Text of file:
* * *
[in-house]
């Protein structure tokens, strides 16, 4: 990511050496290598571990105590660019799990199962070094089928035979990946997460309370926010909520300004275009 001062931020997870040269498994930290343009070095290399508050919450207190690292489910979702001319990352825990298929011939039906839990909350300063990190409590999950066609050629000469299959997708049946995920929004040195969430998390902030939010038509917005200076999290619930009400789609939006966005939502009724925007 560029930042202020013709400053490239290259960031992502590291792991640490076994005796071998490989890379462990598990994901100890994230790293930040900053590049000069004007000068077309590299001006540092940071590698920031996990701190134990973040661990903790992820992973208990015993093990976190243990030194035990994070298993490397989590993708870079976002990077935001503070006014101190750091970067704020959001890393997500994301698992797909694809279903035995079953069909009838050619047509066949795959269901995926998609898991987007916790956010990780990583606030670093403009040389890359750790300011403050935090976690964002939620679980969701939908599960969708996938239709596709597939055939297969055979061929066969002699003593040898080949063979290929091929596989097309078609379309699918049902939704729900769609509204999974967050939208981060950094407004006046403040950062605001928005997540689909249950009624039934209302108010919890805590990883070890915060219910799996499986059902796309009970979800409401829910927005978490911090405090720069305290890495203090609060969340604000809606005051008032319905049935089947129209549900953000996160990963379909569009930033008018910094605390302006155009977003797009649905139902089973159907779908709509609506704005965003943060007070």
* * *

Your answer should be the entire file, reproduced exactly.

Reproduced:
[in-house]
């Protein structure tokens, strides 16, 4: 990511050496290598571990105590660019799990199962070094089928035979990946997460309370926010909520300004275009 001062931020997870040269498994930290343009070095290399508050919450207190690292489910979702001319990352825990298929011939039906839990909350300063990190409590999950066609050629000469299959997708049946995920929004040195969430998390902030939010038509917005200076999290619930009400789609939006966005939502009724925007 560029930042202020013709400053490239290259960031992502590291792991640490076994005796071998490989890379462990598990994901100890994230790293930040900053590049000069004007000068077309590299001006540092940071590698920031996990701190134990973040661990903790992820992973208990015993093990976190243990030194035990994070298993490397989590993708870079976002990077935001503070006014101190750091970067704020959001890393997500994301698992797909694809279903035995079953069909009838050619047509066949795959269901995926998609898991987007916790956010990780990583606030670093403009040389890359750790300011403050935090976690964002939620679980969701939908599960969708996938239709596709597939055939297969055979061929066969002699003593040898080949063979290929091929596989097309078609379309699918049902939704729900769609509204999974967050939208981060950094407004006046403040950062605001928005997540689909249950009624039934209302108010919890805590990883070890915060219910799996499986059902796309009970979800409401829910927005978490911090405090720069305290890495203090609060969340604000809606005051008032319905049935089947129209549900953000996160990963379909569009930033008018910094605390302006155009977003797009649905139902089973159907779908709509609506704005965003943060007070």